Going into the home stretch, there’s no doubt that the Synod of Bishops on the Family will be judged by what it has to say about Communion for the divorced and civilly remarried. Pope Francis and his allies want to allow it under a regime of penance, as proposed by German Cardinal Walter Kasper. Conservatives, led by the chief of the Vatican’s doctrine bureau, German Cardinal Gerhard Müller, really really don’t.
Outsiders like me have to work to understand the depth of the latter’s resistance to a proposal that would do away with the hypocrisy of many annulments and make possible full ecclesial inclusion of Catholics who are eager to be included. In his column yesterday, the New York Times‘ Ross Douthat, indulging fully in what Pope Francis has criticized as “the hermeneutic of conspiracy,” accused the pontiff himself of being the ringleader of a “Plot to Change Catholicism.” How to account for such an outburst from a conservative Catholic?
An explanation was pointed to last week by Archbishop Mark Coleridge, the good-humored Australian whose lively and candid blog posts on the Synod have made him its literary star. Coleridge has taken some pains to position himself as a middle-of-the-roader who wants to find some way of meeting the eucharistic needs of the divorced and remarried beyond the existing preconditions of securing an annulment of the first marriage or swearing off sex.
Nevertheless, in an interview with the National Catholic Reporter, Coleridge remarked, “I don’t think the synod is going to reject what is regarded as fundamental church teaching, by which I mean the untouchable trinity of marriage, Eucharist and the church. Because if you touch one of those three, you touch them all. This is not marginal stuff. It is fundamentally important.”
Now I’ve heard of the trinity of Father, Son, and Holy Spirit, solemnly defined as Christian doctrine by church councils back in the fourth century. But the trinity of Marriage, Eucharist, and Church? Where does its fundamental importance come from?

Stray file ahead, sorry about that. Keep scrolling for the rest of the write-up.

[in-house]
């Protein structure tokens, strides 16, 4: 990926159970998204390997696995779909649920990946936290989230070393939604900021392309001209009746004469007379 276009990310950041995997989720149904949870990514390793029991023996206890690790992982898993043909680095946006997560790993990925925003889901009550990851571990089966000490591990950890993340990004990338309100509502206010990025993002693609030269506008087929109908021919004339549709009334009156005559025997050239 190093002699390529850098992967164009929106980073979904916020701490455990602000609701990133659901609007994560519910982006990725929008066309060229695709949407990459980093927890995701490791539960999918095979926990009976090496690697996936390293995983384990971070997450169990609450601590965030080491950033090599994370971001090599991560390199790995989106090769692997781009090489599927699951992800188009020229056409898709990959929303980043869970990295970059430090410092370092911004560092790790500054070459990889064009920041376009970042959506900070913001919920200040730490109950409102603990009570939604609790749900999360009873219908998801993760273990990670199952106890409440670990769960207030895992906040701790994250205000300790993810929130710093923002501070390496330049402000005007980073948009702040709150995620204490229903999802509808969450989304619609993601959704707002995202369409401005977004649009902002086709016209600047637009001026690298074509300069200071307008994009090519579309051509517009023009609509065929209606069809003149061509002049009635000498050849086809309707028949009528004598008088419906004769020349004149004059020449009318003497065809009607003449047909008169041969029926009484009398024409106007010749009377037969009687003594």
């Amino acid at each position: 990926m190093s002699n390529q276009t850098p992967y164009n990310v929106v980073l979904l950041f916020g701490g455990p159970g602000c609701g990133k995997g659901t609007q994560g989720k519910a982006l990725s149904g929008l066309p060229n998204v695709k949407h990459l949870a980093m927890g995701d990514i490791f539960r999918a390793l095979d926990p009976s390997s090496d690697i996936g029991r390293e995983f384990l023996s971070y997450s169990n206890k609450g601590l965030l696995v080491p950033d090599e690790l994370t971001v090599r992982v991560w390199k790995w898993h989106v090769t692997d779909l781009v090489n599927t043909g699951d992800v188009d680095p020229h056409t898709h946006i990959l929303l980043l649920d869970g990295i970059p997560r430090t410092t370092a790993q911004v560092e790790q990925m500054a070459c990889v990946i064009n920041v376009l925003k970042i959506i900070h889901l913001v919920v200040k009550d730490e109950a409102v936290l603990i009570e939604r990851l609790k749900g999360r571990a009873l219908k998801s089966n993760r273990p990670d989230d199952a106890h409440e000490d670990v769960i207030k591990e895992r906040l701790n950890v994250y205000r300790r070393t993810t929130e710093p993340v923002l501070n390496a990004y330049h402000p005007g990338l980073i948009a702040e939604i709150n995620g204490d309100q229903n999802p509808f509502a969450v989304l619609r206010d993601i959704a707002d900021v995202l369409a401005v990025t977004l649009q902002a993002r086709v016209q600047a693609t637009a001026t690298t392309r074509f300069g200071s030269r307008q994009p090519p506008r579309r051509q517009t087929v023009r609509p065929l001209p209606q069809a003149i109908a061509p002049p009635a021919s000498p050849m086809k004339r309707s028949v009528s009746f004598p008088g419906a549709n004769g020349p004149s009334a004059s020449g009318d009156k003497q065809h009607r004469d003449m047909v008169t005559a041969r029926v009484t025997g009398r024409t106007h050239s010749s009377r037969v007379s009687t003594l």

The answer is the 20th-century Swiss theologian Hans Urs von Balthasar. A Jesuit priest, Balthasar left the order rather than quit running a lay religious community he had established with his long-time friend and convert, the twice-married physician Adrienne von Speyr. Heavily influenced by Speyr’s mystical experiences, he linked marriage to Eucharist and Church in his magisterial five-volume Theo-drama, among other writings.
To be sure, Balthasar’s flights of mystical theology — what the Greeks call theologoumena — have deep roots. Perhaps no one has ever developed a more profound and passionate spiritual interpretation of Eros than the 12th-century Cistercian St. Bernard of Clairvaux in his sermons on the Bible’s Song of Songs.
But unlike Bernard, Balthasar exalted the normal marital bond in a novel way for a religious tradition that had previously ranked virginity and celibacy as higher states. With the latter less and less valued in the wake of the Second Vatican Council, his approach was more and more appreciated by those in charge. In 1969, Pope Paul VI appointed him to the International Theological Commission and in 1988 Pope John Paul II named him to be a cardinal. (He died two days before the ceremony that would have given him his red hat.)
Since then, Balthasar’s influence has only grown. Before the first meeting of the Synod of Bishops on the Family last year, Cardinal Marc Ouellet, the former theology professor and archbishop of Quebec who heads the Vatican’s Congregation for Bishops, published Mystery and Sacrament of Love, a defense of traditional Catholic marriage doctrine based heavily on Balthasarian theology. (A second edition was brought out last month in anticipation of the Synod’s current session.)
Here’s a taste of Ouellet’s approach to the subject:
6. The nuptial eucharist model represents a development in that it furnishes resources for a richer, that is, a more biblical, personalist, and symbolic account of the participation of the Imago Dei [image of God], that is, man and woman, in God’s sacramental engagement in history. The sacrament of marriage and the sacramentality of the family thus receive new light and strength for their mission of incarnating in a proper, theologically grounded way the Church’s sacramental mission in the world.
7. All of this entails an enriched understanding of trinitarian anthropology culminating in a full appreciation of the ultimate meaning of human and Christian existence as service of God’s glory.
Put this kind of thing together with the doctrine of the indissolubility of marriage and suddenly the entire edifice of Roman Catholicism seems to depend on holding the line against Communion for the divorced and remarried. Wow.